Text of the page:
The Lapidary’s Art

L’ÉCOLE, School of Jewelry Arts is enriching its offer with four new courses in 2020. Inaugurated in 2012 and supported by the Van Cleef maison, this school’s mission is to raise awareness of the secret and fascinating world of jewelry. I’ve followed the gemstones and email courses I’ve already talked about here:

The course “The univers of gemstones” at School of Jewelry Arts

The course “Jewelry and enamel large fires” at The Ecole des Arts Joailliers

This time I decided to take the courses on lapidary art. So here is the story of a future lapidary apprentice.

Since January the school has been offering new courses on lapidary art 1 – discovery: history and gestures and lapidary art 2- Initiation: cutting a colored stone. These courses are taught by a lapidary and a gemologist and available in French and English.

In the first course I learned the history of cutting: cabochon cutting by primitive faceting and finally elaborate faceting. In France the profession of lapidary appeared in the 11th century. The lapidaries were called crystallizers from the 13th century. They cut the precious stones and the rock crystal that the goldsmiths mounted in gold or silver. The elaborate faceting has been able to evolve thanks to the discovery of the laws of optics of Shell (1621) and Descartes (1637). The historic center for cutting precious and semi-precious stones in France was in the Jura, due to the proximity to the watch industry in Switzerland. Today there are several diamond cutting centers located in Tel Aviv, Antwerp, New York and Mumbai. In Europe Idar-Oberstein is the most important center for cutting of colored stones.

Before start cutting, it is necessary to observe the rough stone carefully to decide the best way to cut it, in order to get the most beautiful color while retaining the most important weight. To find your ideal size with optimal shine, you must avoid a size that is too thick or too flat. It is also useful to know the vocabulary and to know where the culet and the crown of the stone are.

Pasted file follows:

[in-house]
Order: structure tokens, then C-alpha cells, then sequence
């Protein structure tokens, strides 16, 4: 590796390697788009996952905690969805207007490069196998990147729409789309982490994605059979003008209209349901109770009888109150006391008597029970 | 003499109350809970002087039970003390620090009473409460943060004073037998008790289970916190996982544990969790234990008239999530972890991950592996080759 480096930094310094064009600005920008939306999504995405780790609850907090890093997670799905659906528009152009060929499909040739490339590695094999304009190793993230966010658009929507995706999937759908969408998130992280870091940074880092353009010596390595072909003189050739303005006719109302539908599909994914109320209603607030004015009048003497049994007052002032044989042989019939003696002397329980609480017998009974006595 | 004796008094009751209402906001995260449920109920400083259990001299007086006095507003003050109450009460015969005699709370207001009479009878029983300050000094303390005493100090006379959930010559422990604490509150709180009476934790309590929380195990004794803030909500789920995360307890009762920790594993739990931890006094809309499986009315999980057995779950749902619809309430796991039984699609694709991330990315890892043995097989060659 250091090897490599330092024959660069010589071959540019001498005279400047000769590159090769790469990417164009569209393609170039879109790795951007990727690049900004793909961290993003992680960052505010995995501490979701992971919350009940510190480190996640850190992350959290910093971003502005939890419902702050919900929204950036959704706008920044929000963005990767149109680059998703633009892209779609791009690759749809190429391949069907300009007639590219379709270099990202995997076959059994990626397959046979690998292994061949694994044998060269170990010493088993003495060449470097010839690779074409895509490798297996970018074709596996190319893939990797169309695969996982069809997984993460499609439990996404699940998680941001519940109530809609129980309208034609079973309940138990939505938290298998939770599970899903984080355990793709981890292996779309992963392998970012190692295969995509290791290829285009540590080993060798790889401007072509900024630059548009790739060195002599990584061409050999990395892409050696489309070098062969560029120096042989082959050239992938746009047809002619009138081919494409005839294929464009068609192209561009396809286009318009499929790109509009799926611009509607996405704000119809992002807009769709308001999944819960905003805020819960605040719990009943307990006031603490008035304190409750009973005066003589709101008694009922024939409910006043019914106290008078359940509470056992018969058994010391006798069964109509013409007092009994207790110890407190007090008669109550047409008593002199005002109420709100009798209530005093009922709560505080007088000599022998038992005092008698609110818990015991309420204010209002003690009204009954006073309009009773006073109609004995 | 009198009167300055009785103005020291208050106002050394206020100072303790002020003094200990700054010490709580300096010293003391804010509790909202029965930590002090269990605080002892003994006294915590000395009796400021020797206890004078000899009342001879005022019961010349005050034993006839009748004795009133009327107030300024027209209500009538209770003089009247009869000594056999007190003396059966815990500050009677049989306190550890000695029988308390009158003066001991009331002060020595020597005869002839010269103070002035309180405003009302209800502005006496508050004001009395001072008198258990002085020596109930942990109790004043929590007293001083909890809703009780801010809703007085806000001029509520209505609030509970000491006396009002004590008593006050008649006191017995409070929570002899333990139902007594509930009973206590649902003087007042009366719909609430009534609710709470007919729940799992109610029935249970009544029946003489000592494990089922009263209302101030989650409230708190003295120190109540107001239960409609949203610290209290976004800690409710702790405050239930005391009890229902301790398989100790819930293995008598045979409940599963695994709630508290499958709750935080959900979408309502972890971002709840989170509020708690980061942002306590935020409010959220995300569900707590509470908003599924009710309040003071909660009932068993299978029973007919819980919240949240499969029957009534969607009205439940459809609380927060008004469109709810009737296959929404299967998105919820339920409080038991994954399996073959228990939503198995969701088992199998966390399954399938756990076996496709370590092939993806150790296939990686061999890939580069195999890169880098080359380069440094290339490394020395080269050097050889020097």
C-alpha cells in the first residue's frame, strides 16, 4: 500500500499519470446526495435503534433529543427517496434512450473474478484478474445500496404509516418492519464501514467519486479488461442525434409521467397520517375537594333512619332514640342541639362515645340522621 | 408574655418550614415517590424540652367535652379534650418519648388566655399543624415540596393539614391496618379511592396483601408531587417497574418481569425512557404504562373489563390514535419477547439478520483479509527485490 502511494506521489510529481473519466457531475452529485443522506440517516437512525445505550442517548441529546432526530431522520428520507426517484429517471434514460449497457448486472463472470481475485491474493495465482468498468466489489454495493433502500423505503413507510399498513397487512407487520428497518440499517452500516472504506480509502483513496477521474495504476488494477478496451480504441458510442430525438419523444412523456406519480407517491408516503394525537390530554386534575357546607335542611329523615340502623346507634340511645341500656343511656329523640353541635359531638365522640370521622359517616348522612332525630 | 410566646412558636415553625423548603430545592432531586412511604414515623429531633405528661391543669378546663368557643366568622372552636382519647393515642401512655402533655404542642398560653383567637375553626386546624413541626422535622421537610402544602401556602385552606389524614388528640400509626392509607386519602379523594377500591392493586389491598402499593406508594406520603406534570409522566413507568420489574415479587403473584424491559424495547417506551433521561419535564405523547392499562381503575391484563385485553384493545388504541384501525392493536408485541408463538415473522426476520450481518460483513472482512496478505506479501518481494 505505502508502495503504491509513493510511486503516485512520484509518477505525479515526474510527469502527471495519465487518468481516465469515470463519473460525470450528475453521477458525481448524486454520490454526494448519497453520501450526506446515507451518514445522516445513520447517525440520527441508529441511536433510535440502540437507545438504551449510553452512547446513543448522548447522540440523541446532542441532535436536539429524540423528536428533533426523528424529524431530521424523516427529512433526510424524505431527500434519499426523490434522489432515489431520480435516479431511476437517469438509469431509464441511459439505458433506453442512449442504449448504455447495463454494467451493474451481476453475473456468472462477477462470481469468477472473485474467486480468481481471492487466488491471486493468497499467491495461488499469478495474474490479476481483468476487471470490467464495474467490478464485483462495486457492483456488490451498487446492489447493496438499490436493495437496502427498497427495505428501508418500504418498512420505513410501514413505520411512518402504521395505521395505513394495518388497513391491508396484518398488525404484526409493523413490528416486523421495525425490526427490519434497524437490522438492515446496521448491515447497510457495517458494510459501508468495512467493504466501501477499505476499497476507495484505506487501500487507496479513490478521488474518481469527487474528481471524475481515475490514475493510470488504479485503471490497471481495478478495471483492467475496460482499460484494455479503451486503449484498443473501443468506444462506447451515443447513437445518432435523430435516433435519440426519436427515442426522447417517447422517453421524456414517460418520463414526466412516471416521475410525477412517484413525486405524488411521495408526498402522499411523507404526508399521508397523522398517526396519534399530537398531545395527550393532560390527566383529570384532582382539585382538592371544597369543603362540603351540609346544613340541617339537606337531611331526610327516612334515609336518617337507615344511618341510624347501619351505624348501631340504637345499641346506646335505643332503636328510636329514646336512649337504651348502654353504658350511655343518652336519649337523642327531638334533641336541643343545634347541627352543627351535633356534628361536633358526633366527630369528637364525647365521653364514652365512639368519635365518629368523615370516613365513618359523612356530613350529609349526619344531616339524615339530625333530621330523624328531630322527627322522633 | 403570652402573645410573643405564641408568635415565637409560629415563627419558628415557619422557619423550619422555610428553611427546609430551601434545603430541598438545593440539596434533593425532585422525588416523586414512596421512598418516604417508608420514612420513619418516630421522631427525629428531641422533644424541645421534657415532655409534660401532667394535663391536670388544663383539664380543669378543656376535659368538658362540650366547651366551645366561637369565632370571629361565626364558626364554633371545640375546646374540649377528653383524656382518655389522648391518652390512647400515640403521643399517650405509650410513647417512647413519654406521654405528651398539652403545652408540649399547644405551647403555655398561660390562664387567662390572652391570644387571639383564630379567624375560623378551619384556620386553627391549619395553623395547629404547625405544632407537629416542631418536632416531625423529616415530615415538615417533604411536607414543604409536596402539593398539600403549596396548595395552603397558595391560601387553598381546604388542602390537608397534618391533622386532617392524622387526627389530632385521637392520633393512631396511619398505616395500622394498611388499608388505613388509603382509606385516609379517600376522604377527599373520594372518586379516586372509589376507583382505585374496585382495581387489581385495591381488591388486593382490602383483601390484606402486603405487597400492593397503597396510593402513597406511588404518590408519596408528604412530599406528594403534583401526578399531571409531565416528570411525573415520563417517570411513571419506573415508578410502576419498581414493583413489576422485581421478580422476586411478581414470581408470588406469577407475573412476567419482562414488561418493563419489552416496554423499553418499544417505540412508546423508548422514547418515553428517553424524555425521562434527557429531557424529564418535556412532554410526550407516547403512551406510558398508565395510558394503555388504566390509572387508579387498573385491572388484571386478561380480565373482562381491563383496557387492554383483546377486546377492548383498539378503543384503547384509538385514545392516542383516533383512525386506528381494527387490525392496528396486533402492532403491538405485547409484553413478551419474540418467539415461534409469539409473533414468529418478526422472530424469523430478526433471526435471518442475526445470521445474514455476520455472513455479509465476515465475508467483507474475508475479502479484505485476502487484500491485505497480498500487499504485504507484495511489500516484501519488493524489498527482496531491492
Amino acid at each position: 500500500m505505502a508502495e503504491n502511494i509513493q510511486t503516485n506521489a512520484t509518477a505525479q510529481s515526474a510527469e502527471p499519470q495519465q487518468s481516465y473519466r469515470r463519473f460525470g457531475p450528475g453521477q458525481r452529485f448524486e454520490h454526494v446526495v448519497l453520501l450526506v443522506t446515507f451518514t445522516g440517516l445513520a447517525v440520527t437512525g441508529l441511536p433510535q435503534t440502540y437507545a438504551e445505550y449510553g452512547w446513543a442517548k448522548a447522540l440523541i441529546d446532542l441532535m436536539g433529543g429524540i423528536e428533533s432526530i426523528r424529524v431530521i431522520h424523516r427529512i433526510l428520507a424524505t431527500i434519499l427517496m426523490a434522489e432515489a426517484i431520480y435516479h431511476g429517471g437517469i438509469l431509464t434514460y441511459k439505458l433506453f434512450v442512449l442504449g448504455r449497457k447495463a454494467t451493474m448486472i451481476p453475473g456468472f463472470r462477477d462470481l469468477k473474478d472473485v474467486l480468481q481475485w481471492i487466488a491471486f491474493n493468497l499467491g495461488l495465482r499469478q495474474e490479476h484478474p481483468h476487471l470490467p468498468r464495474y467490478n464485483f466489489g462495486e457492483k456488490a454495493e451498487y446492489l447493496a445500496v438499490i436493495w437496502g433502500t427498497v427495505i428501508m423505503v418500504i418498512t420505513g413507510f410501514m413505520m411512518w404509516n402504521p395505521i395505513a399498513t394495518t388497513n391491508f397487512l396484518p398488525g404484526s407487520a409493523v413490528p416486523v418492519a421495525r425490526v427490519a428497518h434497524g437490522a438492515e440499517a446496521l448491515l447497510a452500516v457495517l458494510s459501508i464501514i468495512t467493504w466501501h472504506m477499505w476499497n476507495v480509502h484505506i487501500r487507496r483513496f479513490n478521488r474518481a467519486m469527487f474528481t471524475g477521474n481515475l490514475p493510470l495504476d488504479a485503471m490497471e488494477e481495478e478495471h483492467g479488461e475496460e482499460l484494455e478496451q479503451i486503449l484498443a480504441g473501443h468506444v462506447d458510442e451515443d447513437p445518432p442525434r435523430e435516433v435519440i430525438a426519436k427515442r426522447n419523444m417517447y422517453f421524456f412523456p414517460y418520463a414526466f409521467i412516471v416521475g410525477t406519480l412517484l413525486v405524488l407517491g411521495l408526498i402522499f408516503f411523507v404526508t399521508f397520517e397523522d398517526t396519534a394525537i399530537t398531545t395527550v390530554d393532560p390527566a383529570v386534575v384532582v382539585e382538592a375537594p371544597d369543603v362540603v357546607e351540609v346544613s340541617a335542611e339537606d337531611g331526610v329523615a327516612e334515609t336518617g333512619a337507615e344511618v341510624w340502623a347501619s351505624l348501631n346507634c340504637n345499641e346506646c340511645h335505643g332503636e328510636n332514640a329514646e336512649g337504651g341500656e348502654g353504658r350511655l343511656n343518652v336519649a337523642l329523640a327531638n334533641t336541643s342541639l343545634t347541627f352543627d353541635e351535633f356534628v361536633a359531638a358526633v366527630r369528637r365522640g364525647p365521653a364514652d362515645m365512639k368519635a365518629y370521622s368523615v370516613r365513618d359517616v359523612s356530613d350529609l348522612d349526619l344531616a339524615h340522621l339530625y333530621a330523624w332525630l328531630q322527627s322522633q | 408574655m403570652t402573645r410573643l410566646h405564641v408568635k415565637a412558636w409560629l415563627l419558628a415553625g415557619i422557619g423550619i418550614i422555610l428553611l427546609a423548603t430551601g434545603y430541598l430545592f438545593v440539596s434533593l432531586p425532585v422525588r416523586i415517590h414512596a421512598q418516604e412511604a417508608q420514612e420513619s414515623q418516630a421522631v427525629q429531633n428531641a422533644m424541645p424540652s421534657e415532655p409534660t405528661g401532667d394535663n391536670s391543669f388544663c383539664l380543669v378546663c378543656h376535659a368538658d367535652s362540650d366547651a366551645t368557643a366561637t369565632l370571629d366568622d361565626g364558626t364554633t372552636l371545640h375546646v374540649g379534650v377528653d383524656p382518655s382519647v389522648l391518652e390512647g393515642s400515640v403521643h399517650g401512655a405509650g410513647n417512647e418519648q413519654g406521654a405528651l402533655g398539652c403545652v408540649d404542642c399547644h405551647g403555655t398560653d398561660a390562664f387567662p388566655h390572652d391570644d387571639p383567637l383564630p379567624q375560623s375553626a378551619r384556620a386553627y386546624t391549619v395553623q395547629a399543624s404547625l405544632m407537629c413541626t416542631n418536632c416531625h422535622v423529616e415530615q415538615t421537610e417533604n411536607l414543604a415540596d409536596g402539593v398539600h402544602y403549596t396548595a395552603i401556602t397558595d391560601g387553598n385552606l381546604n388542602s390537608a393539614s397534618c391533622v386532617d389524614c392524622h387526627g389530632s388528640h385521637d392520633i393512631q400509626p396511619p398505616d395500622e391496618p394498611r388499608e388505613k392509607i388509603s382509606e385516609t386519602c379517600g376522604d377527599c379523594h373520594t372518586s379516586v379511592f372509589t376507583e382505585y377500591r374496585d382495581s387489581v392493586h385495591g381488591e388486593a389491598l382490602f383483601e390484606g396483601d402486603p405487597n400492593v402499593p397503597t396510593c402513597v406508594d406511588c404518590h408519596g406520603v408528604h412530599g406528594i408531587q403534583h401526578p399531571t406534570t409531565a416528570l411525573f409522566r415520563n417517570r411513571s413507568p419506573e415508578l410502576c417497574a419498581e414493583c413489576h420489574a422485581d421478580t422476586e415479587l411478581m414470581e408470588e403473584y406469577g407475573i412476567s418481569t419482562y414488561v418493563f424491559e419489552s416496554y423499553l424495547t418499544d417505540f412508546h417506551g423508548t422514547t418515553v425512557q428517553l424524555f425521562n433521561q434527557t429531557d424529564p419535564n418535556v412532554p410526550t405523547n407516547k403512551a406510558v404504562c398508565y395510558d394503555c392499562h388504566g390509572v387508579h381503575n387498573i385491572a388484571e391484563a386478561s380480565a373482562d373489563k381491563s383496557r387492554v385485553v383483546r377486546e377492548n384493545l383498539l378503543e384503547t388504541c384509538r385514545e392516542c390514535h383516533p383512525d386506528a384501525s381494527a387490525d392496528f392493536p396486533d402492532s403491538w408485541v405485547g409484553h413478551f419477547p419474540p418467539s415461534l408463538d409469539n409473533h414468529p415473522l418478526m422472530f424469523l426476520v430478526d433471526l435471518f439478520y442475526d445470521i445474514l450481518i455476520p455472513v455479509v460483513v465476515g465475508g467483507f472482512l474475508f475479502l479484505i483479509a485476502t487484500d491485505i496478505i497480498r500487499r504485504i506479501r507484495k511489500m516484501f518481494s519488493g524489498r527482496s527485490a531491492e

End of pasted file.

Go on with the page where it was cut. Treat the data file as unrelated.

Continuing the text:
The steps for cutting a stone proposed during the course are as follows: rought bruted stone , formed stone and facetted stone.

I started by abrading the rough stone table. Then I used the dop and the facet to cut it. At the end of this first course, I got the pre-formed or “bruted” stone.

Familiar with the lapidary’s cutting, I started the second course slightly more confident. This time I worked a stone on dop, that is to say a cementing on a metal stick. I used the index finger to rotate the stone and the degrees to change the angle of the cut.

The size I made is called “Marie cut”. It is a 17th century French cut, square with 4 triangles developed especially for the needs of the school. I used the steel and diamond wheel with a grain of 320 and 800. The size of a stone requires a certain delicacy and a confidence in the gesture. Each time you pass the facet cutter, it is necessary to check the accuracy of the action performed.

Once the faceting was finished, I went to the last step: polishing. I started use polishing machine on the outside and ended on the inside. I used a polish wheel which is made of tin and covered with a mixture of oil and powder.

I had a lot of fun during these two lessons. Proudly I made an almost perfect cut and it made me want to know better the craft of lapidary. If you also want to learn how to cut a stone, I highly recommend to book lessons at L’ÉCOLE, School of Jewelry Arts in Paris.